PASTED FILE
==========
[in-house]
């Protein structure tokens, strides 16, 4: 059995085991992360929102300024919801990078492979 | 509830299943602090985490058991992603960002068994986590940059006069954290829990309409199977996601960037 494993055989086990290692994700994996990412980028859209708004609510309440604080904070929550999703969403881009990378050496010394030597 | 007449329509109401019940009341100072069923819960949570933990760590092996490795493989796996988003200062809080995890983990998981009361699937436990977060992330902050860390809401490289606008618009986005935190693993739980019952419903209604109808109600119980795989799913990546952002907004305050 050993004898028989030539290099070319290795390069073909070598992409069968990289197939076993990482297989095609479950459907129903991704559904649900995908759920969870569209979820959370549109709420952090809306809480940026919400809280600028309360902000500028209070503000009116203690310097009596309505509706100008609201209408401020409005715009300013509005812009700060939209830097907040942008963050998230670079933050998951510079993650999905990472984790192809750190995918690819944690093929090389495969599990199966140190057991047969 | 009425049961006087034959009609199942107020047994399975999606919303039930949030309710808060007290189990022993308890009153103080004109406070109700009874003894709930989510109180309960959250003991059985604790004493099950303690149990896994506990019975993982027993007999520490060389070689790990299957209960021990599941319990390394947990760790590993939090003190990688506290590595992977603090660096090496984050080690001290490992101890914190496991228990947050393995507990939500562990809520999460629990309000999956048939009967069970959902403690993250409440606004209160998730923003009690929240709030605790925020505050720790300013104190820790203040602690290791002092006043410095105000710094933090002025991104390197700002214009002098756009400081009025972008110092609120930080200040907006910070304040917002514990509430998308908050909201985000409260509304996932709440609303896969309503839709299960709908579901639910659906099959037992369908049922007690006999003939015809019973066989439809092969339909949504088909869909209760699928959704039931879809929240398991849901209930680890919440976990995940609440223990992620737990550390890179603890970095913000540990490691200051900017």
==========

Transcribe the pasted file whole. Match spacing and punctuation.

[in-house]
């Protein structure tokens, strides 16, 4: 059995085991992360929102300024919801990078492979 | 509830299943602090985490058991992603960002068994986590940059006069954290829990309409199977996601960037 494993055989086990290692994700994996990412980028859209708004609510309440604080904070929550999703969403881009990378050496010394030597 | 007449329509109401019940009341100072069923819960949570933990760590092996490795493989796996988003200062809080995890983990998981009361699937436990977060992330902050860390809401490289606008618009986005935190693993739980019952419903209604109808109600119980795989799913990546952002907004305050 050993004898028989030539290099070319290795390069073909070598992409069968990289197939076993990482297989095609479950459907129903991704559904649900995908759920969870569209979820959370549109709420952090809306809480940026919400809280600028309360902000500028209070503000009116203690310097009596309505509706100008609201209408401020409005715009300013509005812009700060939209830097907040942008963050998230670079933050998951510079993650999905990472984790192809750190995918690819944690093929090389495969599990199966140190057991047969 | 009425049961006087034959009609199942107020047994399975999606919303039930949030309710808060007290189990022993308890009153103080004109406070109700009874003894709930989510109180309960959250003991059985604790004493099950303690149990896994506990019975993982027993007999520490060389070689790990299957209960021990599941319990390394947990760790590993939090003190990688506290590595992977603090660096090496984050080690001290490992101890914190496991228990947050393995507990939500562990809520999460629990309000999956048939009967069970959902403690993250409440606004209160998730923003009690929240709030605790925020505050720790300013104190820790203040602690290791002092006043410095105000710094933090002025991104390197700002214009002098756009400081009025972008110092609120930080200040907006910070304040917002514990509430998308908050909201985000409260509304996932709440609303896969309503839709299960709908579901639910659906099959037992369908049922007690006999003939015809019973066989439809092969339909949504088909869909209760699928959704039931879809929240398991849901209930680890919440976990995940609440223990992620737990550390890179603890970095913000540990490691200051900017």